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More to Mix and Match

A study in the UK on using different SARS-CoV-2 vaccines for people's first and second doses is being expanded to include vaccines developed by additional companies, the Guardian reports.

The UK launched the study earlier this year with the aim of determining whether such mixing might offer better protection. The study began by offering the Pfizer/BioNTech vaccine for one dose and the AstraZeneca/Oxford University vaccine for the other.

According to the Guardian, the study will now also examine the Moderna and Novavax SARS-CoV-2 vaccines. It notes that the Moderna vaccine is being rolled out in the UK, while Novavax's is under review by the Medicines and Healthcare Products Regulatory Agency. The new arms of the study are recruiting 175 people each, for 1,050 new trial participants, it adds.

"If we can show that these mixed schedules generate an immune response that is as good as the standard schedules, and without a significant increase in the vaccine reactions, this will potentially allow more people to complete their COVID-19 immunization course more rapidly," lead investigator Matthew Snape from the University of Oxford says, according to the Guardian. "This would also create resilience within the system in the event of a shortfall in the availability of any of the vaccines in use."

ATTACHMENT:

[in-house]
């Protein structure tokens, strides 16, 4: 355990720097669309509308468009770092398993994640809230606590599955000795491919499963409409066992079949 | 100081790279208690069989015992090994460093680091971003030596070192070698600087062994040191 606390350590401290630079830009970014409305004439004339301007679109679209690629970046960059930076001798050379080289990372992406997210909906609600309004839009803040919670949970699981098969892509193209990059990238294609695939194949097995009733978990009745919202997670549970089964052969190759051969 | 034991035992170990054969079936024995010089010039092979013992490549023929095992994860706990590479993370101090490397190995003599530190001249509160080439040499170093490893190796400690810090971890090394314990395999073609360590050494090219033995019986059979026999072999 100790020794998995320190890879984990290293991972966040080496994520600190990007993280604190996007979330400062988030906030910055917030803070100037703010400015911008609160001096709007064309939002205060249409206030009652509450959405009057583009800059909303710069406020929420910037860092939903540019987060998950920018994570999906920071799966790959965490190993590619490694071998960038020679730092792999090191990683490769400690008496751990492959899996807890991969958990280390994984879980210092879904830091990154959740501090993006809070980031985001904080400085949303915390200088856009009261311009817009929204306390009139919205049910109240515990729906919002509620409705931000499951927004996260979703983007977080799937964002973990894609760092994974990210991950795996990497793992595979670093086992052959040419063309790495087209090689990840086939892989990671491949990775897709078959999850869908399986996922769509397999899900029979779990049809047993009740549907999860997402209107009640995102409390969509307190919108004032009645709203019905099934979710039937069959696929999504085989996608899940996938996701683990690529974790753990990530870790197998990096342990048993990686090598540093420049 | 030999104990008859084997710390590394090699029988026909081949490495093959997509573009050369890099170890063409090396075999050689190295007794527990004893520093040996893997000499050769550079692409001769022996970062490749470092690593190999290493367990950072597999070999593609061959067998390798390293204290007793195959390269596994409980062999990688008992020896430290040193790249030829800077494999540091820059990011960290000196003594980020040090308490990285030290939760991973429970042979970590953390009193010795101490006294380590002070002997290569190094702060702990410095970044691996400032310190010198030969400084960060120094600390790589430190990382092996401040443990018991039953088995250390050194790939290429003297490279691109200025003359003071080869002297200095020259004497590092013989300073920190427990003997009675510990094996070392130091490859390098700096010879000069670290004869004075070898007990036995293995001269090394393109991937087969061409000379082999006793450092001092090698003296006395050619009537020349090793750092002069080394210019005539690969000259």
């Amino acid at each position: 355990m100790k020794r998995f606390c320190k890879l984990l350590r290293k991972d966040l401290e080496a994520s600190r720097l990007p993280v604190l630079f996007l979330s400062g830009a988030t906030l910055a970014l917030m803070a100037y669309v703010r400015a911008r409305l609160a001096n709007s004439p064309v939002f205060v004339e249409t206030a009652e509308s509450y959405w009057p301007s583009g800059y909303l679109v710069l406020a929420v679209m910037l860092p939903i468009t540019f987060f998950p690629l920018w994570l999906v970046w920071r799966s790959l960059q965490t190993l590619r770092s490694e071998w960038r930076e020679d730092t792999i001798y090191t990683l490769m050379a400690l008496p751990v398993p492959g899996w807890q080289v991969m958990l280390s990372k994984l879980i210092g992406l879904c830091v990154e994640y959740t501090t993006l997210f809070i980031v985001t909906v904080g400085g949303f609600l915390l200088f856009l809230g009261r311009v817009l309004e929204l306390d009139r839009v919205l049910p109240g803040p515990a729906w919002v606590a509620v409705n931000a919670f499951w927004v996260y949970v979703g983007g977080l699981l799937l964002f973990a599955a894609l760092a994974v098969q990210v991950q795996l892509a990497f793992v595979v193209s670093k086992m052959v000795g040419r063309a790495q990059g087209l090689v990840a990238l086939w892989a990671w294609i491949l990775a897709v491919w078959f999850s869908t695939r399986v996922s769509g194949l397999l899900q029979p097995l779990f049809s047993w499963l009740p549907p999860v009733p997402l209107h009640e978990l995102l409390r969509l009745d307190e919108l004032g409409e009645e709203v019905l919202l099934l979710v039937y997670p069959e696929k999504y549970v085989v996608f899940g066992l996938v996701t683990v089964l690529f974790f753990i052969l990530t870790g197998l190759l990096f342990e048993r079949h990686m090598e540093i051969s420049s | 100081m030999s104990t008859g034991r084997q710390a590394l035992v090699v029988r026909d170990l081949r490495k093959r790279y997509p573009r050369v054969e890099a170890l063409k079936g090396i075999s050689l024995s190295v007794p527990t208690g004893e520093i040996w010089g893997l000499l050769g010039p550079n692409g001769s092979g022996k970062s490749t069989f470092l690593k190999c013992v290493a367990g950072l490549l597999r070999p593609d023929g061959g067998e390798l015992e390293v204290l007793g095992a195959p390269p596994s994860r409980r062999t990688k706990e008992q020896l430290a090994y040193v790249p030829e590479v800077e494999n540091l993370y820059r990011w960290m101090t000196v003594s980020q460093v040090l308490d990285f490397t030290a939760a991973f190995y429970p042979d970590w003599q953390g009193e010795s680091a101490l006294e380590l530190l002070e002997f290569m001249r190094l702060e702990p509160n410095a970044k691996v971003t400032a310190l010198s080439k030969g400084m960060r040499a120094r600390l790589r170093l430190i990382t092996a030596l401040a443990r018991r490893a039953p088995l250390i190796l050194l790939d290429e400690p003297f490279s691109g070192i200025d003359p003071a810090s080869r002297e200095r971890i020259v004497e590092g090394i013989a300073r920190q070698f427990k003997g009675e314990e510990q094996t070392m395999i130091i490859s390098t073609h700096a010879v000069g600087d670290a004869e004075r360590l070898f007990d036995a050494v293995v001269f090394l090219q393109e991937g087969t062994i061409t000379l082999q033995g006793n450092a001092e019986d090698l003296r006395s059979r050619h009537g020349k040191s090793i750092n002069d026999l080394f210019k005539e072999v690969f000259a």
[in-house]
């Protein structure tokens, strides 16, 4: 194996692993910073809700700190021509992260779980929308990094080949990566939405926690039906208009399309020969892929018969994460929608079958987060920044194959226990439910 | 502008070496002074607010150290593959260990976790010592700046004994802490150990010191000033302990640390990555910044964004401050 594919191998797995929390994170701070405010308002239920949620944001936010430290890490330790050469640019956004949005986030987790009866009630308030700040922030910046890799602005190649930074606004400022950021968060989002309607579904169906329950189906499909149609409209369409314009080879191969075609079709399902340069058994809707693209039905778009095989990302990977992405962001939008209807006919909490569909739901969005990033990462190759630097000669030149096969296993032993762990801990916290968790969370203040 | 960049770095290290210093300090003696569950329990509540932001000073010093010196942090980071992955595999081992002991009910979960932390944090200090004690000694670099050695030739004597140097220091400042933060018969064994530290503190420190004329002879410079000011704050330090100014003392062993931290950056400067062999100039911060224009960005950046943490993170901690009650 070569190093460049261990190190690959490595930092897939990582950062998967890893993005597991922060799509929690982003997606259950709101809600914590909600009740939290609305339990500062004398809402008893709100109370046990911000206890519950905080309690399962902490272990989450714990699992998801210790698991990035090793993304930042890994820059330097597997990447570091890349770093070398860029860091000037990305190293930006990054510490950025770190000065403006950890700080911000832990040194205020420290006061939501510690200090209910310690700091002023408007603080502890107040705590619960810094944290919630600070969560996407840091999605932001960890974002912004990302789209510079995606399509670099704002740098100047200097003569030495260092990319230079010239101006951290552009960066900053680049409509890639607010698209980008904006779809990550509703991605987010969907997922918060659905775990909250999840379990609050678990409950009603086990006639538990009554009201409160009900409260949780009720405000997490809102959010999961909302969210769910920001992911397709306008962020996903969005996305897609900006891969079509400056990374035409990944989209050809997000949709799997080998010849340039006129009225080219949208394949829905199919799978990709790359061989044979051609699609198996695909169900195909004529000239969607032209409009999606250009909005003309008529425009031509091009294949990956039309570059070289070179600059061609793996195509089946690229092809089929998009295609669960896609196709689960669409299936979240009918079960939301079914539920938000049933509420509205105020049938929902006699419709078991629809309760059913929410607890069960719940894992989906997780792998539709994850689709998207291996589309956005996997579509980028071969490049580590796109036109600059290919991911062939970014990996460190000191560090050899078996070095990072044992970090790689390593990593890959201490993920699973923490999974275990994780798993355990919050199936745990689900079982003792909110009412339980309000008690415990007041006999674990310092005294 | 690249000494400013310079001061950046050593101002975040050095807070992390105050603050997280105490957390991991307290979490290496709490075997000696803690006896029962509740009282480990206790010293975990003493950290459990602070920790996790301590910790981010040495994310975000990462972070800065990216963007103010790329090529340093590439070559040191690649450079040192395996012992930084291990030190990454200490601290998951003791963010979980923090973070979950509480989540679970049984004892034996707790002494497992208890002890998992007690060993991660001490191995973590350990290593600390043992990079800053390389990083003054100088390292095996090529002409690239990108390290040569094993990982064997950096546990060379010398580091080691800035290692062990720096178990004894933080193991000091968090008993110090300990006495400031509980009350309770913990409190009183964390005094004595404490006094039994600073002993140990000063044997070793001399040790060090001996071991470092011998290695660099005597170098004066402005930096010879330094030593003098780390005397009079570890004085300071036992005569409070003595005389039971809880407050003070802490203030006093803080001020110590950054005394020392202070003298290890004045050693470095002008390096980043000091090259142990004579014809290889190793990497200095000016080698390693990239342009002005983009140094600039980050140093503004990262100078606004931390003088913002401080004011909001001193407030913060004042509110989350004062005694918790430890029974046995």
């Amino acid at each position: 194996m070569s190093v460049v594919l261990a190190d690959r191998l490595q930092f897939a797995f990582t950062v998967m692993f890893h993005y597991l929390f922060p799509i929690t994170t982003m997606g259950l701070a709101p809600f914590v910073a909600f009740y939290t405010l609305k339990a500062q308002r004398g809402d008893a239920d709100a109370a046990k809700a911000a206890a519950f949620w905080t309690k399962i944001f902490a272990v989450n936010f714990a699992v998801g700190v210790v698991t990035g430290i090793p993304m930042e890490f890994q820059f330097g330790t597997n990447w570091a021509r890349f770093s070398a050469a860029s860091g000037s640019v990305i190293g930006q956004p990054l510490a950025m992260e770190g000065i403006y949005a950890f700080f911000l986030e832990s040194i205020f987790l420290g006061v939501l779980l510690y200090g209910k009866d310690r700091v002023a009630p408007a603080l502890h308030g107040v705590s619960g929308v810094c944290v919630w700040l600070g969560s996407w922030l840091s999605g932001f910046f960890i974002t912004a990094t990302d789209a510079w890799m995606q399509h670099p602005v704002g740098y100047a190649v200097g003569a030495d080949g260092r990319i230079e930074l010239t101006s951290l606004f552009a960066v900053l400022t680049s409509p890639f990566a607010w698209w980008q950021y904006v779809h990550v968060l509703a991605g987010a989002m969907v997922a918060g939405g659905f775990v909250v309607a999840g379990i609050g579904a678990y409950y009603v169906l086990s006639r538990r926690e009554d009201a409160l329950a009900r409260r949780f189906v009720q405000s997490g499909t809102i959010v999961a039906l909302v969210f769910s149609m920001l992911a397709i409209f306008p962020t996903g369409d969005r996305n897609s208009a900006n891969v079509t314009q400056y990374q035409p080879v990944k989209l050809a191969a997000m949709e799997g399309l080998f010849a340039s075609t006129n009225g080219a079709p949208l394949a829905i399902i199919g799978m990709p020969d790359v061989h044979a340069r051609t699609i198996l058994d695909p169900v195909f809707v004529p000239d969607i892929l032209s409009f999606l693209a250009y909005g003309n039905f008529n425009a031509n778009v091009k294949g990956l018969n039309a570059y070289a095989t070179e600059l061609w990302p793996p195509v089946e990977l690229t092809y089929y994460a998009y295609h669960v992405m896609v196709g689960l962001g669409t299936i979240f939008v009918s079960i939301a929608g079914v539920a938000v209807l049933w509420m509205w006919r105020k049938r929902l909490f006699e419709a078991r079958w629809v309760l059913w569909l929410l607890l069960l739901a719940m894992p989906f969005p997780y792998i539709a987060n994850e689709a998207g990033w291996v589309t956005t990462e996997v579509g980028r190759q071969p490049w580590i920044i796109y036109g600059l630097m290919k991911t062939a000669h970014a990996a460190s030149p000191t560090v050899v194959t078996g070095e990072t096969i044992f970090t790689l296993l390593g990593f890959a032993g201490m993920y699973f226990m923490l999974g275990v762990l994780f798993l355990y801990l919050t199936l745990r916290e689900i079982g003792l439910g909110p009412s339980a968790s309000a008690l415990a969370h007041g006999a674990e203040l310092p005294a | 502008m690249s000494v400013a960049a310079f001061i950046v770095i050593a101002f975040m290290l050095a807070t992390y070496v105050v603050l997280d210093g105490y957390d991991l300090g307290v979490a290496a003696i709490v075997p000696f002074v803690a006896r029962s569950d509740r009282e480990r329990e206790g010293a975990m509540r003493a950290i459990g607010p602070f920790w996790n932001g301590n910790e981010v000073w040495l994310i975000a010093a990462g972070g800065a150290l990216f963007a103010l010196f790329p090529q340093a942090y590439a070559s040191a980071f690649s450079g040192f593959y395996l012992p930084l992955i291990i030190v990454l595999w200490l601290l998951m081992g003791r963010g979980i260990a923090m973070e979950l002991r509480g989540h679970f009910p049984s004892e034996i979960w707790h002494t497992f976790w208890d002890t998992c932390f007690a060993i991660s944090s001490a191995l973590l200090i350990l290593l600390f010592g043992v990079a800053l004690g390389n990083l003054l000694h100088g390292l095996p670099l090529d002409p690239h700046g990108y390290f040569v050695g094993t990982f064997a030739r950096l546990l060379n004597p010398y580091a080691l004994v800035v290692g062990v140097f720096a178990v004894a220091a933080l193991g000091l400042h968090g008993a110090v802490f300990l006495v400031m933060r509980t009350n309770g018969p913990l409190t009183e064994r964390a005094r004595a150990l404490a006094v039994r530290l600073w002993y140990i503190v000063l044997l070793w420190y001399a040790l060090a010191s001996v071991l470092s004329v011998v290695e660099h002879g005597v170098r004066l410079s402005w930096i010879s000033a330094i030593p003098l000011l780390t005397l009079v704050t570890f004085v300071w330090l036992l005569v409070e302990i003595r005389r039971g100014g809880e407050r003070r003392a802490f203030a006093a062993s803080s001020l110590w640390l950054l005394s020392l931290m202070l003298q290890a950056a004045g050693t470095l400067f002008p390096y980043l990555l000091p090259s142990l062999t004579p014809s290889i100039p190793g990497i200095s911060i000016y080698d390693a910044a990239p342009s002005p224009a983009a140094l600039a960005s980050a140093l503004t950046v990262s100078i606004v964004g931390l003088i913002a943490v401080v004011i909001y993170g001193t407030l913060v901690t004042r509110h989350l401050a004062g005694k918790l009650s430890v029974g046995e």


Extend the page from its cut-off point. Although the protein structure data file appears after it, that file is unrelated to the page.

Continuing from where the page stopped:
The Scan

Shape of Them All

According to BBC News, researchers have developed a protein structure database that includes much of the human proteome.

For Flu and More

The Wall Street Journal reports that several vaccine developers are working on mRNA-based vaccines for influenza.

To Boost Women

China's Ministry of Science and Technology aims to boost the number of female researchers through a new policy, reports the South China Morning Post.

Science Papers Describe Approach to Predict Chemotherapeutic Response, Role of Transcriptional Noise

In Science this week: neural network to predict chemotherapeutic response in cancer patients, and more.